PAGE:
The Ryans prospered on the frontier, and Grandmother attended a school for young women where she learned to embroider, crochet, draw, and discuss poetry, literature and art. A student at the nearby osteopathic medicine college courted her in a horse-drawn carriage, and she married the young man everyone called Cal. They relocated to Columbus, Ohio where he obtained an M.D. from Ohio State and established a thriving practice. Her name, Mary Agnes Calvert, was often listed on the Society pages of the Dispatch among the attendees at balls and soirees in the best homes of Columbus. Her three sons, Ed, Bob, and Bill, enrolled at the best Catholic schools. Grandmother’s eyes sparkled when she related the good times after the Great War.
The cold wind from the Pacific had dried my tears. I turned and retraced my steps toward Cliff House. I remembered how Grandmother’s voice tightened when she spoke to me about the following years. “Cal snapped. Something in his mind snapped.” I knew how he had taken up with a prominent socialite, married her, and moved to California as the Great Depression settled upon the country.
Grandmother was humiliated and laid low, but she couldn’t take to her bed with melancholia. She had a teenager and two younger boys to raise, and she was determined that they would have opportunities to be doctors, lawyers or whatever they might aspire to become. Aquinas High School gave Edward a scholarship, probably because he was a star tailback. My dad went to Holy Rosary, a more affordable school on the east side. The family moved from a grand house with two-story white pillars in Clintonville to an older shingled house off Iuka Parkway. Edward worked as a bag boy in the A&P grocery, and the younger boys had paper routes. Jobs were scarce, but Grandmother implored the owner of a movie theater to let her work as a cashier.
I smiled in the darkness as I recalled one of her favorite stories. Ensconced in the ornate booth in front of the State Theater, a boy approached the window wearing a jacket that my dad had left at a playground. Grandmother exited the booth’s back door, marched around to confront the boy, and demanded that he hand over her son’s jacket. Stunned, the boy meekly slipped it off and handed it to her. After relating this, she allowed herself a small chuckle.
“Gone. I’ll never see her again,” I croaked. Another wave of sadness washed over me, and I cried softly. I could see Cliff House’s neon sign in the distance. I buttoned my shirt to my neck against the cool wind.
I saved school tests with a circled A in red pencil to show Grandmother on Sundays. She knew when report cards came out and asked to see them as soon as she arrived for Sunday dinner. She gushed forth praise about each A before turning to the Bs and an occasional C. “You are very smart, Michael, and I am sure you can do better if you apply yourself. Promise me the next report card will be an improvement. You can be a doctor, lawyer, or businessman when you grow up.”
When I spent the weekend with Grandmother, she tutored me on the few treasures she had been able to retain from her years as a doctor’s wife. She taught me to appreciate the sound of fine stemware when pinged and the distinctive quality of good china. A French, marble-topped bureau with intricately patterned inlays was the centerpiece of the dining room. Two small lamps with fringed shades stood on crocheted doilies. An ornate end table and an umbrella stand were also survivors from the grand house where Grandmother hosted soirees in the twenties.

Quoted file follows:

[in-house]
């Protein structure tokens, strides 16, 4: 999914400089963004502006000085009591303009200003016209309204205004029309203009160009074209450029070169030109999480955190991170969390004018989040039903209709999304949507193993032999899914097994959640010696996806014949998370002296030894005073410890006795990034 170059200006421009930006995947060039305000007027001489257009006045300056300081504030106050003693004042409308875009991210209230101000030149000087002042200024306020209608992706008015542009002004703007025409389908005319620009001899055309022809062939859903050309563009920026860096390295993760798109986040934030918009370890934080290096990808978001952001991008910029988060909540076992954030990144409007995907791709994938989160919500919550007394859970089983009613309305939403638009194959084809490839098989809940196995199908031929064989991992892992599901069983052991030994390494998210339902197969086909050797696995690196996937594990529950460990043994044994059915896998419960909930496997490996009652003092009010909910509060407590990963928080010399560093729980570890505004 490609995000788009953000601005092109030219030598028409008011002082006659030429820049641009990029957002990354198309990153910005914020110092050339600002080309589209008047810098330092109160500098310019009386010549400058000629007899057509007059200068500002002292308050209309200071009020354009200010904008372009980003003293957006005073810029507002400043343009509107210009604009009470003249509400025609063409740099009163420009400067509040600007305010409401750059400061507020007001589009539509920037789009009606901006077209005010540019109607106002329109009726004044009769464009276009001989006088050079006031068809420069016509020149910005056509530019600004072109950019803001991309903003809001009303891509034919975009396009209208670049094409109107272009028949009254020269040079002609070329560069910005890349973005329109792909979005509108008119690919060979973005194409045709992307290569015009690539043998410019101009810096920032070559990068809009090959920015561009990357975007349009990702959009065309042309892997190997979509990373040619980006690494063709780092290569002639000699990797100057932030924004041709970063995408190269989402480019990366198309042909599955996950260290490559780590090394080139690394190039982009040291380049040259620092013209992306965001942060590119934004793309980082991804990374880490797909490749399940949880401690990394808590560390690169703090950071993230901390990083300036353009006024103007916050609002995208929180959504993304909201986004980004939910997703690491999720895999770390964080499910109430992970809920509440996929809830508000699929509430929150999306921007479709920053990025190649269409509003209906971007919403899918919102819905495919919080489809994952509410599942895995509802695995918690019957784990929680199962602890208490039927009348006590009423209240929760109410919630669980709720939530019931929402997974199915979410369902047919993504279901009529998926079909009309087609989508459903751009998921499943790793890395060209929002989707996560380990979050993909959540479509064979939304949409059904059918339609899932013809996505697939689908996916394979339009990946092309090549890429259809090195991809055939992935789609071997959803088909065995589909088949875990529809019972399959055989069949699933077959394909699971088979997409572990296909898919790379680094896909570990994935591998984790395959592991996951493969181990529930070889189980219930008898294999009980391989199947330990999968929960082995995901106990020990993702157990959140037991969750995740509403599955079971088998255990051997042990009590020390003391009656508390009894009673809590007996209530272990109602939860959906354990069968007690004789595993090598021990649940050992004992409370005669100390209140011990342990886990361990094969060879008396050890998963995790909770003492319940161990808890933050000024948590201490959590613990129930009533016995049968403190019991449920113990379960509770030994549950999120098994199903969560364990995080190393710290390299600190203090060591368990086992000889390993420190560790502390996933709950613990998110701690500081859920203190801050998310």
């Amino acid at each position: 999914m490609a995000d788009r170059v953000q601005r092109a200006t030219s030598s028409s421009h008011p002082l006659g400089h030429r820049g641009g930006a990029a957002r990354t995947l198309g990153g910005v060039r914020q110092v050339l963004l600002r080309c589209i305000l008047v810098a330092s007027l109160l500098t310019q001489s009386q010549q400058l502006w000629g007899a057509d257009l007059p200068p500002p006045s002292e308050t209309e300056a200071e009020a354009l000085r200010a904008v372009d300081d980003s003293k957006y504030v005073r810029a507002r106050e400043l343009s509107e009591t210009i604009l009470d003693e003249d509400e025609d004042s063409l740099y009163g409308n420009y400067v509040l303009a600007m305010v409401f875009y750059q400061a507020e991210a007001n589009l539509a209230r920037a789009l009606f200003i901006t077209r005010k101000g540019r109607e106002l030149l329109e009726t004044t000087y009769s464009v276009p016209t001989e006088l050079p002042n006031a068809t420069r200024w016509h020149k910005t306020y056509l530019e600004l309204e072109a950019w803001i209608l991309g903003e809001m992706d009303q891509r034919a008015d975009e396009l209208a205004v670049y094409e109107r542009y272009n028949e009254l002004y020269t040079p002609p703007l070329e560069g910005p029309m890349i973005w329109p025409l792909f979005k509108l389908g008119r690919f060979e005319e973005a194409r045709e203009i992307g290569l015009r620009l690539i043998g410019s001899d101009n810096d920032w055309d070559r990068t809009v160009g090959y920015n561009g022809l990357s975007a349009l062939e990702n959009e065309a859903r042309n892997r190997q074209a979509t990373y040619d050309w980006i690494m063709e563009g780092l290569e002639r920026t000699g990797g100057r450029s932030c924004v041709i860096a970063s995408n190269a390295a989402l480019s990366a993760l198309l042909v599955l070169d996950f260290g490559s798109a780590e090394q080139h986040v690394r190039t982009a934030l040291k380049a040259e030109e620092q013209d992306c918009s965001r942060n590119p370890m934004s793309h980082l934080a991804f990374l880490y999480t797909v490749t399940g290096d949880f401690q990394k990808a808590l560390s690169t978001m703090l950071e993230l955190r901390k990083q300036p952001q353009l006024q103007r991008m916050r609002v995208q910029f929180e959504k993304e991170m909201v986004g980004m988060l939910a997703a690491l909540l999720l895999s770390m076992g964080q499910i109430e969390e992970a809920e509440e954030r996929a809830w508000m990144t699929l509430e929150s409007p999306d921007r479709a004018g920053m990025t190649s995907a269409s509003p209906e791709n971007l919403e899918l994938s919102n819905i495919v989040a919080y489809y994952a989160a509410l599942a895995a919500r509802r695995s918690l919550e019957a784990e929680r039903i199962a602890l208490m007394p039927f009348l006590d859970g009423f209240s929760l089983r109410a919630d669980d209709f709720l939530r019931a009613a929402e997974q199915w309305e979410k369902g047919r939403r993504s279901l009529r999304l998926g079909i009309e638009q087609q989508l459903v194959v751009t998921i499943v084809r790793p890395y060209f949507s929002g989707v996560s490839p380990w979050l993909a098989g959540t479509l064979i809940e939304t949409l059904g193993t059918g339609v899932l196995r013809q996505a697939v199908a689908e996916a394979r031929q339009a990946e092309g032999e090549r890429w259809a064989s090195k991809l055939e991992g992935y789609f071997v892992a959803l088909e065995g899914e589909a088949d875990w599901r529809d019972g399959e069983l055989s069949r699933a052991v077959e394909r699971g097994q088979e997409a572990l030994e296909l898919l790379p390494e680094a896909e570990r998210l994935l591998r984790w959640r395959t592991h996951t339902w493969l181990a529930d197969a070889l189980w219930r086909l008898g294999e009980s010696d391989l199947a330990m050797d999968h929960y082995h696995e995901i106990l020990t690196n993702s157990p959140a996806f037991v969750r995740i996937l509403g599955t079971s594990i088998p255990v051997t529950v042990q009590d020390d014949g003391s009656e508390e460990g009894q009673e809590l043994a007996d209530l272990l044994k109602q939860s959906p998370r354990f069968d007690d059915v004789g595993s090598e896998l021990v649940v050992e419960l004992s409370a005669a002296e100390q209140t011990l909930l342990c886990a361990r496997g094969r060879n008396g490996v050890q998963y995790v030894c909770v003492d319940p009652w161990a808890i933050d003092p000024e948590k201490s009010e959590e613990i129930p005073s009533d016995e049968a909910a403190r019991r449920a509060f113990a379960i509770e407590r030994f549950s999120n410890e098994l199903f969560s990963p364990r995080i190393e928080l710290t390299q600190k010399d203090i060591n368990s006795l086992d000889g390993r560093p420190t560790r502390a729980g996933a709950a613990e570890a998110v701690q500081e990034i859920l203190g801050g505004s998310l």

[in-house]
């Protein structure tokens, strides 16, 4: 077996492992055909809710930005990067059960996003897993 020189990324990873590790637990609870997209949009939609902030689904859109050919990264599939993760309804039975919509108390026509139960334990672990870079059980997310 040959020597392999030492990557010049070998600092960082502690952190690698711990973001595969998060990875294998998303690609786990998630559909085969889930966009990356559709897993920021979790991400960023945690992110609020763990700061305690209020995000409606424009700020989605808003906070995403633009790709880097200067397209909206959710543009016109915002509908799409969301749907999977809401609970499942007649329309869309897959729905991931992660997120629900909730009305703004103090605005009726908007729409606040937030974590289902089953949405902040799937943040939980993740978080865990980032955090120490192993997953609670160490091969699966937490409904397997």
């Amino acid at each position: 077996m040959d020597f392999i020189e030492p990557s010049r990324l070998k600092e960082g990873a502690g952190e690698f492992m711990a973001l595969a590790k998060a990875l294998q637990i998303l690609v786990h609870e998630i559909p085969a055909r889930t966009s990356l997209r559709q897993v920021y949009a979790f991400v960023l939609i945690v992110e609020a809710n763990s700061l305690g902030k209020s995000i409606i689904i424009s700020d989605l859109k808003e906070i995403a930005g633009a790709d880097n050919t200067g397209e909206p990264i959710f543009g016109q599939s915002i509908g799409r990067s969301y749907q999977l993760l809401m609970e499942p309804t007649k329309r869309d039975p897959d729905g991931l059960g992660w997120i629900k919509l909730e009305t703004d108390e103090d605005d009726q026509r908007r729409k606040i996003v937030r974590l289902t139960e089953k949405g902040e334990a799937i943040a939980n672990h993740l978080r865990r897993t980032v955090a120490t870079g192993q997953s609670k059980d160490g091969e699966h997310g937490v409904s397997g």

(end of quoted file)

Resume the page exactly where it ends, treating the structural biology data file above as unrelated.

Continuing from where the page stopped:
“Someday,” she often told me, “You will have a good position, and you will need to know how to live well. Some people make lots of money, but make fools of themselves.” I remembered nodding seriously as I wondered how they were foolish.
As I climbed the long hill to Cliff House, I knew that Grandmother placed on my shoulders her fervent aspirations to reclaim a prominent place in society for our family. She hoped I would someday own a grand house with a porte-cochere where guests would be met and escorted up broad steps to a bright central hall where a band played and glamorous couples danced. A servant with a tray of champagne flutes would appear followed by another with a tray of small confections.
Grandmother had high hopes for me. One son worked for the government and another was a school counselor. Both were college graduates, but my dad had been diverted by the horrific war and damaged by his experience at the front lines.
The doorman at Cliff House watched me closely as I turned onto Geary Boulevard. The seals were quiet, but the sound of the surf traveled up the rocky cliff. I was thoroughly chilled and eager to get to our apartment. When I unlocked the apartment door, I was grateful that it was dark and I didn’t need to explain to my roommates.
I retrieved my blankets from the closet, spread them on the couch, and lay down in the darkness. It was late, but sleep did not come. I flung the blankets to the floor, grabbed my
tablet of stationery, and went to the kitchen table. I addressed a letter to Dad. After crumpling two half-finished letters, I completed one. Then I began scratching out words and adding phrases in the margin. Finally I inserted the draft into the tablet, and went back to the couch. Eventually I slept.
In the morning, I sipped coffee and read my late night draft. I was surprised. It was pretty good. I rewrote it in my best penmanship with only a few changes and fit it on one page. No unnecessary words, no contractions, and no slang.
Dad thanked me with evident sincerity in a return letter that included a holy card with Raphael’s Madonna on one side and “In Loving Memory of Mary Agnes Calvert” from her sons, their wives and children on the other side.
In the five decades since 1966, I ached to tell her when I secured a good position, received promotions, photographed her great-grandchildren, traveled to Europe, and enjoyed good fortune. She would have said, “Grand, Michael. Just grand.”